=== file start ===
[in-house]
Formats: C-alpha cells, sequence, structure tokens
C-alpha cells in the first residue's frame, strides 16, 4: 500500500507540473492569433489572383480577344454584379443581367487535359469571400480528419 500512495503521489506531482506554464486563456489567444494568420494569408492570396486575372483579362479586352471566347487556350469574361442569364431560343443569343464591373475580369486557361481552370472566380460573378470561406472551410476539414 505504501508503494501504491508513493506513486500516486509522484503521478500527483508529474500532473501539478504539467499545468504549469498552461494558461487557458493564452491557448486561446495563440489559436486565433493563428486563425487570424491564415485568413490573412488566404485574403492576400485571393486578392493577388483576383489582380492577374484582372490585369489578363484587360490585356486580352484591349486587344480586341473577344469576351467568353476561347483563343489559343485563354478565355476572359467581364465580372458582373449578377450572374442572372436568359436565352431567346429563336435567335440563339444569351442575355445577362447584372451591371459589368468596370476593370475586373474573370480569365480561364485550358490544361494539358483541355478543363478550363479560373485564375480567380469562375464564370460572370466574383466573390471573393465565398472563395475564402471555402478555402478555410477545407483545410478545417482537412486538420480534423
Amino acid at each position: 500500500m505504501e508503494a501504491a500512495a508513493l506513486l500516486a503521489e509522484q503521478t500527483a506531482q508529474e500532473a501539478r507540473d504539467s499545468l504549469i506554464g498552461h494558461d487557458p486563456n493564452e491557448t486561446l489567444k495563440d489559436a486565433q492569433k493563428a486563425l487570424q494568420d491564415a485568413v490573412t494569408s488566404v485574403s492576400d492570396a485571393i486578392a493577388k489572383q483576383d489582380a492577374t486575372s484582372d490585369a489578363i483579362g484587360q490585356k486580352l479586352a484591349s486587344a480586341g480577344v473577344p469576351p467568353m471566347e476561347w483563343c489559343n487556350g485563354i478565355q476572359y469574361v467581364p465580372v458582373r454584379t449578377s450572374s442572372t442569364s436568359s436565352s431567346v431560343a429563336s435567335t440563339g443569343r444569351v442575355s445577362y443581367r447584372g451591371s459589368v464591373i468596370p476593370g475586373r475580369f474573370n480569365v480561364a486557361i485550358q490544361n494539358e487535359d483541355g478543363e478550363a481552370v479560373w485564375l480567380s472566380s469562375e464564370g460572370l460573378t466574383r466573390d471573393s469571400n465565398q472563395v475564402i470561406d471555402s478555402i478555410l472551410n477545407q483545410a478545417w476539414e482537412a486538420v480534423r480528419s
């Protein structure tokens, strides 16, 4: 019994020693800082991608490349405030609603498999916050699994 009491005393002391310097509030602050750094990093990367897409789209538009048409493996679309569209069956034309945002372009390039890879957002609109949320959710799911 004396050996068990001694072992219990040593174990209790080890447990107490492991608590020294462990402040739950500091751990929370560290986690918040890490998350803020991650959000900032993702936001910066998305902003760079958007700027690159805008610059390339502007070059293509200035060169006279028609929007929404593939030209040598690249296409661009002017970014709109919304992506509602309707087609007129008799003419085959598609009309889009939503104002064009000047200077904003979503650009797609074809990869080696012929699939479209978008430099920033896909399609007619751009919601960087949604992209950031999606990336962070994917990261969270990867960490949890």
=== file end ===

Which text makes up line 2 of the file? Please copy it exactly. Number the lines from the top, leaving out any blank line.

Formats: C-alpha cells, sequence, structure tokens